New Zealand's gender pay gap set to become public data

50 years after the Equal Pay Act came into effect, NZ women are still experiencing economic discrimination

New Zealand's gender pay gap set to become public data

Fifty years after the Equal Pay Act came into effect, women are still experiencing economic discrimination in New Zealand. According to statistics NZ, women are currently paid around 9.1% less than men. To put it in different terms, if men work for 12 months, for women to earn the same amount as their male counterparts, they will have to work for thirteen and a half months. When you factor in ethnicity, the data is even more sobering; Pasifika women earn on average 27% less than their Caucasian-male counterparts.

Philanthropic foundation, Clare Foundation has funded a public registry that aims to bring New Zealand’s gender pay gap into the spotlight. Fittingly, International Women’s Day (IWD) will see the launch of a ‘pay gap’ registry called, ‘Mind the Gap’, where New Zealand businesses are encouraged to register their gender and ethnicity pay gaps publicly. The registry already has the backing of several large kiwi businesses who say transparency is the secret ingredient to attracting talent in an increasingly competitive job market.

Globally, gender pay gap reporting is not a new thing, countries like Australia and the UK have already implemented compulsory reporting on gender pay gaps and are taking action on insights garnered from the collected data. “Experience overseas tells us that when we know our pay gaps, we are more likely to work towards closing them”, ‘Mind the Gaps’ spokesperson Dellwyn Stuart told Scoop.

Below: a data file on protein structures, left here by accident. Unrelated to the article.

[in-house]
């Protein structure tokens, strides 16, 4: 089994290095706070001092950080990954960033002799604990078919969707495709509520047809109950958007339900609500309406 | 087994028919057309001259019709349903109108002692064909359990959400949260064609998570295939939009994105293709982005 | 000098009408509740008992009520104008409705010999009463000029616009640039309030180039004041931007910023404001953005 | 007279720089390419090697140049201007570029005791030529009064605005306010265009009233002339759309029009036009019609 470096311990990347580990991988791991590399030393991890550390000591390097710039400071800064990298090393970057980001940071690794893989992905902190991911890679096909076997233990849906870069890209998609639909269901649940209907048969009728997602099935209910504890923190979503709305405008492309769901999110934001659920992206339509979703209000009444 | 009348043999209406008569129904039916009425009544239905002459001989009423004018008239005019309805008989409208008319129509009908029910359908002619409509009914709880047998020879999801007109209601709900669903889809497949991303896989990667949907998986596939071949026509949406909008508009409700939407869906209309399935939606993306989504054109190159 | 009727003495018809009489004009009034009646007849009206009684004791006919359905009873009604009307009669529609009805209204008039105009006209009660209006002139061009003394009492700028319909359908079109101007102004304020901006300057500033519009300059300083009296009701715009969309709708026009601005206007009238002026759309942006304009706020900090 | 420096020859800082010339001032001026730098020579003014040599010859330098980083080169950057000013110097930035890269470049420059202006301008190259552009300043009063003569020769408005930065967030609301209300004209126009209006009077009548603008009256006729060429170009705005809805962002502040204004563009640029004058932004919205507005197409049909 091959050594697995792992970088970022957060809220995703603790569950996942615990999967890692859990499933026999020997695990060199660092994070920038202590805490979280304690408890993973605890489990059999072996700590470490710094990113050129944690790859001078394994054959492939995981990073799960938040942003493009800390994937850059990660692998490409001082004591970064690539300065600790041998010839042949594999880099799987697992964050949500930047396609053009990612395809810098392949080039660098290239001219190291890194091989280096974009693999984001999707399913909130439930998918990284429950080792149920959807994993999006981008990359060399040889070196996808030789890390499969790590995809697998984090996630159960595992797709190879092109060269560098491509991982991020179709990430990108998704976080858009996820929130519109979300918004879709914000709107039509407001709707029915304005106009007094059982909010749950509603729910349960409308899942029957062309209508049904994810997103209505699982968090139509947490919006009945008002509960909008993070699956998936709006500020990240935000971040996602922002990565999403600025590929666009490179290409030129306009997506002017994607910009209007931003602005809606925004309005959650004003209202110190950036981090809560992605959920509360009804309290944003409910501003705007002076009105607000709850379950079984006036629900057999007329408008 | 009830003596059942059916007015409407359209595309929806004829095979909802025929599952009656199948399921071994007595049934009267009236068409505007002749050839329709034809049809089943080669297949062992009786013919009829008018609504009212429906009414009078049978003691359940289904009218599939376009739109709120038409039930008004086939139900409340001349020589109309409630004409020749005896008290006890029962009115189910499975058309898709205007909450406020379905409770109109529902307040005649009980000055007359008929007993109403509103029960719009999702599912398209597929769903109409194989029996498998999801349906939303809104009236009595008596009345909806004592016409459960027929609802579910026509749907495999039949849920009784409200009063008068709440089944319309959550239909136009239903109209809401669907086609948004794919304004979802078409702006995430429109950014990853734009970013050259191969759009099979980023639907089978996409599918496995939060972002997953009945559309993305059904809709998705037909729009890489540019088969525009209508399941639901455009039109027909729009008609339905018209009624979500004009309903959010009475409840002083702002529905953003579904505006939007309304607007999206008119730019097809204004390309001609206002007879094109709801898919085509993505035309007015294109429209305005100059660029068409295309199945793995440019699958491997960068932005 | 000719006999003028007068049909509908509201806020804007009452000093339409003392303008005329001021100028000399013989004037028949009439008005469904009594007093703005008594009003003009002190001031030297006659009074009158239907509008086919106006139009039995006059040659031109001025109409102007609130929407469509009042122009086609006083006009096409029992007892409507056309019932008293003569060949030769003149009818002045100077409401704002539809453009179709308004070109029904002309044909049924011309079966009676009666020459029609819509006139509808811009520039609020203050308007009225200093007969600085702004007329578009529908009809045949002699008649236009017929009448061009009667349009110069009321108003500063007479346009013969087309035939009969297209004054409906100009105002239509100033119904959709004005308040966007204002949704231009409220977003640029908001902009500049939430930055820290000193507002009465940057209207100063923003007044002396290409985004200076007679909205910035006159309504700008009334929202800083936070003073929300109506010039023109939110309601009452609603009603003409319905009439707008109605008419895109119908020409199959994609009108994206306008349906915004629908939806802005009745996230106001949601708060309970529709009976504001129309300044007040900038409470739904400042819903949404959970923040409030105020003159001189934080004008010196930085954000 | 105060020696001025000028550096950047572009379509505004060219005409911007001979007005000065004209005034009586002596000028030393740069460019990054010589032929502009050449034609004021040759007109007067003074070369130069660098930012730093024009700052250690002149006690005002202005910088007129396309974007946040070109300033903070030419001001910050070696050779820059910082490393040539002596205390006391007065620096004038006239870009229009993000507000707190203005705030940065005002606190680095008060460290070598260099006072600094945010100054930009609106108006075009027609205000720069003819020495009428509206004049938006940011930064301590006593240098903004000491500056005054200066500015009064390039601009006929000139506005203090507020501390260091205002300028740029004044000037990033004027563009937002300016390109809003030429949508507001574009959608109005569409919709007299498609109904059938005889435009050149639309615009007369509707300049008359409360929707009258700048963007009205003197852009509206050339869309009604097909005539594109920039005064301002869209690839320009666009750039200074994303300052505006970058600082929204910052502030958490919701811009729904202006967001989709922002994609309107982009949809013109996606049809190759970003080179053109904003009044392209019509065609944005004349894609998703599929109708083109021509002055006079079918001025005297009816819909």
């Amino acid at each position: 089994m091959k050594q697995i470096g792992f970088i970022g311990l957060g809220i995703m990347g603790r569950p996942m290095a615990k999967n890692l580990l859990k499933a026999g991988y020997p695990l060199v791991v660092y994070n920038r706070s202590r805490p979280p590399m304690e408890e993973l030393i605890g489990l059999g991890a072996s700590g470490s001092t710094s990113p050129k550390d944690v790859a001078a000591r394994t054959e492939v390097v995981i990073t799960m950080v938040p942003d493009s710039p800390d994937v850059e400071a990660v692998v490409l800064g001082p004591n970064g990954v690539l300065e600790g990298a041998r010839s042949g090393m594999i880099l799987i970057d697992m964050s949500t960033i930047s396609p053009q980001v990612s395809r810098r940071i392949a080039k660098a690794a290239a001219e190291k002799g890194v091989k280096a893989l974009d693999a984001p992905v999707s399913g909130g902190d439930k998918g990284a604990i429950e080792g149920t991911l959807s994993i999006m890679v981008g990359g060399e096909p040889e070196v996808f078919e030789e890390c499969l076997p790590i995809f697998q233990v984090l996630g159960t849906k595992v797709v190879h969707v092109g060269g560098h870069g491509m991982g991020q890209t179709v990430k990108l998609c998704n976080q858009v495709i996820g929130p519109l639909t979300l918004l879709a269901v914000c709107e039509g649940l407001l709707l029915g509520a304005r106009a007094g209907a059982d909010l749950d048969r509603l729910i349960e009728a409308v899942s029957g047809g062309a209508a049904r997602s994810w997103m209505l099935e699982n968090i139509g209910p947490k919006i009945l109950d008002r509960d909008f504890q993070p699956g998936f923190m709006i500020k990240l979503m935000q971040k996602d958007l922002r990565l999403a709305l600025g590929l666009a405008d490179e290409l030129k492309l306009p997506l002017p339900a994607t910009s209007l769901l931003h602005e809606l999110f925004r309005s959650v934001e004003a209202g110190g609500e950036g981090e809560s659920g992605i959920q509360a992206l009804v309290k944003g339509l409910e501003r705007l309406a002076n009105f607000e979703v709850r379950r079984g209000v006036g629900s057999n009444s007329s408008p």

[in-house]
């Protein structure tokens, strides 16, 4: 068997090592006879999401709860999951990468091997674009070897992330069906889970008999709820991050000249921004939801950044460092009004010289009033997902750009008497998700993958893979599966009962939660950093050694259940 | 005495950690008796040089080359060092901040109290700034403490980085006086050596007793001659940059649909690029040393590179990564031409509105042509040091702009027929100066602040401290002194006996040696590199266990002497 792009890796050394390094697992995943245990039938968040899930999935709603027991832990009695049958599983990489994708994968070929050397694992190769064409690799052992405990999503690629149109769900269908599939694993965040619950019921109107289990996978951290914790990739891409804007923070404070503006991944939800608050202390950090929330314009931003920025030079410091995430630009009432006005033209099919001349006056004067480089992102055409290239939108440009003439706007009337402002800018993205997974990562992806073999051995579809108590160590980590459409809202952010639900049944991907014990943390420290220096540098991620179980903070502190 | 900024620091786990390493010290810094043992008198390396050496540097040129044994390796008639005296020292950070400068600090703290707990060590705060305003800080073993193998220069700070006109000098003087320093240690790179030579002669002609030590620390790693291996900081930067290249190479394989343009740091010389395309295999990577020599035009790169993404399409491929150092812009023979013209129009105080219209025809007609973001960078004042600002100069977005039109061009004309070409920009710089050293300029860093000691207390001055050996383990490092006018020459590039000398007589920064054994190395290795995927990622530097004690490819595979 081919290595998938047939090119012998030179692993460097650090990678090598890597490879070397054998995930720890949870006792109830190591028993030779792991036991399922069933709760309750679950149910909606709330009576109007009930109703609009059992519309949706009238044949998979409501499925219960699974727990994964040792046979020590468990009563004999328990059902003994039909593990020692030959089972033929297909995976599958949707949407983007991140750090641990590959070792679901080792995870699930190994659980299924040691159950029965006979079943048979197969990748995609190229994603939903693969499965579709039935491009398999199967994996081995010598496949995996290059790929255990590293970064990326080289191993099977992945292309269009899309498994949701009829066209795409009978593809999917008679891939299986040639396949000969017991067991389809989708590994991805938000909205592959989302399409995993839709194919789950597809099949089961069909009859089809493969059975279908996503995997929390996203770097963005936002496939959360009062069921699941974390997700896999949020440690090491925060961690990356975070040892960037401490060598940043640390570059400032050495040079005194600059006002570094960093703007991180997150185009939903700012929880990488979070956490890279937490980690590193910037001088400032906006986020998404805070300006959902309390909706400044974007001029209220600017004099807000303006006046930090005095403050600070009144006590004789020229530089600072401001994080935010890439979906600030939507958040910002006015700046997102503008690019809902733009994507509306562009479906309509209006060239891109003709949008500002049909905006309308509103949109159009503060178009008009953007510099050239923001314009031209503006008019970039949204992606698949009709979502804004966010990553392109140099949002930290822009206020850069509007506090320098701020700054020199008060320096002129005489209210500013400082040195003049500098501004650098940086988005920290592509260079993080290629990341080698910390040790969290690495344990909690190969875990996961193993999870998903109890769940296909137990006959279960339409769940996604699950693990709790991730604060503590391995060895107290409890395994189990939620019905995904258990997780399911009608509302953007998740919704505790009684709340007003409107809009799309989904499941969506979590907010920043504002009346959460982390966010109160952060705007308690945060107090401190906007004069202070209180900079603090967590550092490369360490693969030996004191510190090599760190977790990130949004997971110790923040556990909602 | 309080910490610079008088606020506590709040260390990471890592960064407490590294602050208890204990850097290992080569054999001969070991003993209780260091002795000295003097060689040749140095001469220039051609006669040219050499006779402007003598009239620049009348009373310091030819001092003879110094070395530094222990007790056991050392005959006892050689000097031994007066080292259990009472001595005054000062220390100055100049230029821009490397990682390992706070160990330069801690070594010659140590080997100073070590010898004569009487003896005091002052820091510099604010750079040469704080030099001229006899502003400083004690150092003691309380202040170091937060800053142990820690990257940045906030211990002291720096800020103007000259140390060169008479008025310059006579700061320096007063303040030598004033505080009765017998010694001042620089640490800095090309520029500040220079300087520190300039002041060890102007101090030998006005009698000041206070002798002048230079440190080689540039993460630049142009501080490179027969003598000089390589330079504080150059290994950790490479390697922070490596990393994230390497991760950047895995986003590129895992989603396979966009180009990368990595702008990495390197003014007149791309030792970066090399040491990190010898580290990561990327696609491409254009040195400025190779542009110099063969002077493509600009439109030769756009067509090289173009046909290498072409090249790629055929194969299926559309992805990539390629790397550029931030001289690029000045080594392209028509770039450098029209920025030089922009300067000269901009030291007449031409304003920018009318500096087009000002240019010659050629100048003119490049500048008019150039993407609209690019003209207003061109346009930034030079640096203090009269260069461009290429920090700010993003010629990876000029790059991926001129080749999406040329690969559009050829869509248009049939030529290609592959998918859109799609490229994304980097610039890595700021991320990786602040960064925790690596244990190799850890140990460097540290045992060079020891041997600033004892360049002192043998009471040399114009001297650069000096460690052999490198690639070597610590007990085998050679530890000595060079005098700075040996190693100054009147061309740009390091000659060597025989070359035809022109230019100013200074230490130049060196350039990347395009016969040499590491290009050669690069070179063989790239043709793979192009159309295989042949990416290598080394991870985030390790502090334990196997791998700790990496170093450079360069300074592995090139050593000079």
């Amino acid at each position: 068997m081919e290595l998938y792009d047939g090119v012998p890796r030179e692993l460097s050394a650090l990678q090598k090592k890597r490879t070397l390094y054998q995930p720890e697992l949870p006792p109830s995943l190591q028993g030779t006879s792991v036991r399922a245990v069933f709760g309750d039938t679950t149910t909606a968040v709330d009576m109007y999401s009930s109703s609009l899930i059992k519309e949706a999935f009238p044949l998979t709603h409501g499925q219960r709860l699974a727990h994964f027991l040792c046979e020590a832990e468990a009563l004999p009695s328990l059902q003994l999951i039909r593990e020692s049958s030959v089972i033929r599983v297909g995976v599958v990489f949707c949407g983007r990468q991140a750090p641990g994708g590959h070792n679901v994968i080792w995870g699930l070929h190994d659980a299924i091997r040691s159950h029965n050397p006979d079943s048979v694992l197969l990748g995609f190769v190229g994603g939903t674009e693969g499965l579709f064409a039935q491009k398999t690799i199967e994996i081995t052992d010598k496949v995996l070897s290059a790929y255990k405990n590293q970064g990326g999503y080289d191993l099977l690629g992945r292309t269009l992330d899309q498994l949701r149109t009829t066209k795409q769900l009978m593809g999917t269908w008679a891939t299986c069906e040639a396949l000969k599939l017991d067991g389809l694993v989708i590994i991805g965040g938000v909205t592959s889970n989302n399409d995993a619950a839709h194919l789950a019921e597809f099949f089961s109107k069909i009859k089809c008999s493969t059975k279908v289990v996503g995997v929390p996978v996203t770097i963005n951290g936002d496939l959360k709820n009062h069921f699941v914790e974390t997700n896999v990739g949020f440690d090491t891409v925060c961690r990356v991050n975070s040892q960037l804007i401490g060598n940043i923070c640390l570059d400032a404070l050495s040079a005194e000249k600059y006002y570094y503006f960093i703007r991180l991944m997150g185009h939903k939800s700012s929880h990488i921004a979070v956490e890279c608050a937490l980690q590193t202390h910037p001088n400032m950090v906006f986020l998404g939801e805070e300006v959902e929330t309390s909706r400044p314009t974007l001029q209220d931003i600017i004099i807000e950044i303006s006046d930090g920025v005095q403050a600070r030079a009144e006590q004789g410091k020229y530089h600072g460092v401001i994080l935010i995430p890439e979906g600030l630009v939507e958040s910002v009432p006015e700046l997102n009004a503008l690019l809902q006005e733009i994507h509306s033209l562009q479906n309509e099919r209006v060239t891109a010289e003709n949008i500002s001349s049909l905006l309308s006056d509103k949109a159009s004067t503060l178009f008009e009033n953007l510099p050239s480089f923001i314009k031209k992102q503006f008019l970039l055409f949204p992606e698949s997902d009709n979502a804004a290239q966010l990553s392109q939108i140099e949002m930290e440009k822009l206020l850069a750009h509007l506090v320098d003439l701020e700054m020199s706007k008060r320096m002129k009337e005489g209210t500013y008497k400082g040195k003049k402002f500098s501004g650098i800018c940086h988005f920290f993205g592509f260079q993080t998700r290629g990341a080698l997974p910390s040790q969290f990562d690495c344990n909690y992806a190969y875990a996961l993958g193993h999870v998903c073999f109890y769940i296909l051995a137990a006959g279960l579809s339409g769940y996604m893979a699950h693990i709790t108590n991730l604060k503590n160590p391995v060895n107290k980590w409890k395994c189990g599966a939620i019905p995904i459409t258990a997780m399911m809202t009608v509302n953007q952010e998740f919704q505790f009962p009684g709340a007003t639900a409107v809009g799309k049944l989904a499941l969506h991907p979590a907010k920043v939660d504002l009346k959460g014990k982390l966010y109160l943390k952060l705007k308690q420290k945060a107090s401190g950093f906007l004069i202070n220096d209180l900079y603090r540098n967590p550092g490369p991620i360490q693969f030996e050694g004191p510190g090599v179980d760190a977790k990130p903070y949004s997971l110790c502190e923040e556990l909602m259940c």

In New Zealand, there are companies that have been collecting data and reporting their gender pay gap along with commentary on what they are doing to close it however, until now this has not been in an overly public way. Having a standardised way to report this data will bring it to the forefront and allow comparisons.

Prue Flacks, board chair of Mercury Energy NZ, who have been reporting gender pay gap data since 2019 told Stuff, ‘If they [Mercury Energy NZ] hadn’t made the effort to crunch the numbers, they wouldn’t have known the gap was unacceptable’.   People deserve a fair wage, regardless of gender, but even bosses who are committed to making that happen say they don’t realise there is a pay gap until they run the numbers. Mercury Energy has been reporting gender pay gaps since 2019 with the belief that ‘what gets measured, gets managed’, Flacks continued to Stuff.

Aotearoa, New Zealand’s first public registry will launch on March 8. It will list 165 of the country’s largest employers and show whether they are reporting their pay gaps for gender. Resources will be available at for businesses that would like to begin reporting their gender pay gap data.

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